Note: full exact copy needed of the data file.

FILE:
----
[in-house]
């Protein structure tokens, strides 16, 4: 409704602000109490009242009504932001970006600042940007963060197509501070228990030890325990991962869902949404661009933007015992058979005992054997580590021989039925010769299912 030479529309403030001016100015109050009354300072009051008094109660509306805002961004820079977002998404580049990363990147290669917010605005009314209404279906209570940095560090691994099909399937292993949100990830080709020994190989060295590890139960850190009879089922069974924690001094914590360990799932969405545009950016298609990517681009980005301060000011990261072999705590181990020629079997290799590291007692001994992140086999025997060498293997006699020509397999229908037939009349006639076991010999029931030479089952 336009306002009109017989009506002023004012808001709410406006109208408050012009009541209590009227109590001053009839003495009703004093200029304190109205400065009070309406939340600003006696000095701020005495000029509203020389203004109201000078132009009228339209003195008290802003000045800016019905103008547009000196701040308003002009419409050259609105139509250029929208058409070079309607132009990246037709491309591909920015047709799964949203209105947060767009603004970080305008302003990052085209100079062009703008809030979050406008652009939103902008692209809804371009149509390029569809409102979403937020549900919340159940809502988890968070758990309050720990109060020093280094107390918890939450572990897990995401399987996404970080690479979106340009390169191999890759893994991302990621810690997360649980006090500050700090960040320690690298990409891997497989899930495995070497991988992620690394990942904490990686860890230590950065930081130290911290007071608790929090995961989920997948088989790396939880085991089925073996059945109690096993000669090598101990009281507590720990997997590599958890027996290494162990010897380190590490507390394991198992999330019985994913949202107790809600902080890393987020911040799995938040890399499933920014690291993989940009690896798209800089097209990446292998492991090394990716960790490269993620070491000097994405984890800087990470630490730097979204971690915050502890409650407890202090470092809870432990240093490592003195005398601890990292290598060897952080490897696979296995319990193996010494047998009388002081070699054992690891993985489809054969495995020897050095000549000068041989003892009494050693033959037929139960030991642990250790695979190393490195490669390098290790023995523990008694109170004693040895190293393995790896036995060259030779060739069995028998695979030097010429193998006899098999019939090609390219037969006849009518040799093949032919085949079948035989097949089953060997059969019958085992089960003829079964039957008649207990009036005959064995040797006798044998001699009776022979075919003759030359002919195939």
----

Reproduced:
[in-house]
């Protein structure tokens, strides 16, 4: 409704602000109490009242009504932001970006600042940007963060197509501070228990030890325990991962869902949404661009933007015992058979005992054997580590021989039925010769299912 030479529309403030001016100015109050009354300072009051008094109660509306805002961004820079977002998404580049990363990147290669917010605005009314209404279906209570940095560090691994099909399937292993949100990830080709020994190989060295590890139960850190009879089922069974924690001094914590360990799932969405545009950016298609990517681009980005301060000011990261072999705590181990020629079997290799590291007692001994992140086999025997060498293997006699020509397999229908037939009349006639076991010999029931030479089952 336009306002009109017989009506002023004012808001709410406006109208408050012009009541209590009227109590001053009839003495009703004093200029304190109205400065009070309406939340600003006696000095701020005495000029509203020389203004109201000078132009009228339209003195008290802003000045800016019905103008547009000196701040308003002009419409050259609105139509250029929208058409070079309607132009990246037709491309591909920015047709799964949203209105947060767009603004970080305008302003990052085209100079062009703008809030979050406008652009939103902008692209809804371009149509390029569809409102979403937020549900919340159940809502988890968070758990309050720990109060020093280094107390918890939450572990897990995401399987996404970080690479979106340009390169191999890759893994991302990621810690997360649980006090500050700090960040320690690298990409891997497989899930495995070497991988992620690394990942904490990686860890230590950065930081130290911290007071608790929090995961989920997948088989790396939880085991089925073996059945109690096993000669090598101990009281507590720990997997590599958890027996290494162990010897380190590490507390394991198992999330019985994913949202107790809600902080890393987020911040799995938040890399499933920014690291993989940009690896798209800089097209990446292998492991090394990716960790490269993620070491000097994405984890800087990470630490730097979204971690915050502890409650407890202090470092809870432990240093490592003195005398601890990292290598060897952080490897696979296995319990193996010494047998009388002081070699054992690891993985489809054969495995020897050095000549000068041989003892009494050693033959037929139960030991642990250790695979190393490195490669390098290790023995523990008694109170004693040895190293393995790896036995060259030779060739069995028998695979030097010429193998006899098999019939090609390219037969006849009518040799093949032919085949079948035989097949089953060997059969019958085992089960003829079964039957008649207990009036005959064995040797006798044998001699009776022979075919003759030359002919195939």